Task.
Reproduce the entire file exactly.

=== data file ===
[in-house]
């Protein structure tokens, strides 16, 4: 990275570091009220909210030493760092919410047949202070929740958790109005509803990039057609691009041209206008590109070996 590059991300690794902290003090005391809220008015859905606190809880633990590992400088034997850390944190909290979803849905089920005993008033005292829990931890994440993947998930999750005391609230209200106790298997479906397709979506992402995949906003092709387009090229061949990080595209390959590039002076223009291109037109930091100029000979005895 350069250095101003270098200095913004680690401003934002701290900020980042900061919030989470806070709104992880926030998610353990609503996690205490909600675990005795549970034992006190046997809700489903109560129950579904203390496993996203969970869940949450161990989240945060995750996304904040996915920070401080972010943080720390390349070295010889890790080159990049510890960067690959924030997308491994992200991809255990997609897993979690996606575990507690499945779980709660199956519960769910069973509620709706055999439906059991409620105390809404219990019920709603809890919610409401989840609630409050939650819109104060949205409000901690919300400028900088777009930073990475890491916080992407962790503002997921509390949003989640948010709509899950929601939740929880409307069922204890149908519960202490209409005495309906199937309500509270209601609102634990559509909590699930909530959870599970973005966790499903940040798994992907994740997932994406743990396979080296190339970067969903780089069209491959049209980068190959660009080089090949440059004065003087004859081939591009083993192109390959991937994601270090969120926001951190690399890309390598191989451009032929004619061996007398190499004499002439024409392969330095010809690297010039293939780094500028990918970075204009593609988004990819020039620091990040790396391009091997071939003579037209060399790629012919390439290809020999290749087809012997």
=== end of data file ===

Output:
[in-house]
């Protein structure tokens, strides 16, 4: 990275570091009220909210030493760092919410047949202070929740958790109005509803990039057609691009041209206008590109070996 590059991300690794902290003090005391809220008015859905606190809880633990590992400088034997850390944190909290979803849905089920005993008033005292829990931890994440993947998930999750005391609230209200106790298997479906397709979506992402995949906003092709387009090229061949990080595209390959590039002076223009291109037109930091100029000979005895 350069250095101003270098200095913004680690401003934002701290900020980042900061919030989470806070709104992880926030998610353990609503996690205490909600675990005795549970034992006190046997809700489903109560129950579904203390496993996203969970869940949450161990989240945060995750996304904040996915920070401080972010943080720390390349070295010889890790080159990049510890960067690959924030997308491994992200991809255990997609897993979690996606575990507690499945779980709660199956519960769910069973509620709706055999439906059991409620105390809404219990019920709603809890919610409401989840609630409050939650819109104060949205409000901690919300400028900088777009930073990475890491916080992407962790503002997921509390949003989640948010709509899950929601939740929880409307069922204890149908519960202490209409005495309906199937309500509270209601609102634990559509909590699930909530959870599970973005966790499903940040798994992907994740997932994406743990396979080296190339970067969903780089069209491959049209980068190959660009080089090949440059004065003087004859081939591009083993192109390959991937994601270090969120926001951190690399890309390598191989451009032929004619061996007398190499004499002439024409392969330095010809690297010039293939780094500028990918970075204009593609988004990819020039620091990040790396391009091997071939003579037209060399790629012919390439290809020999290749087809012997």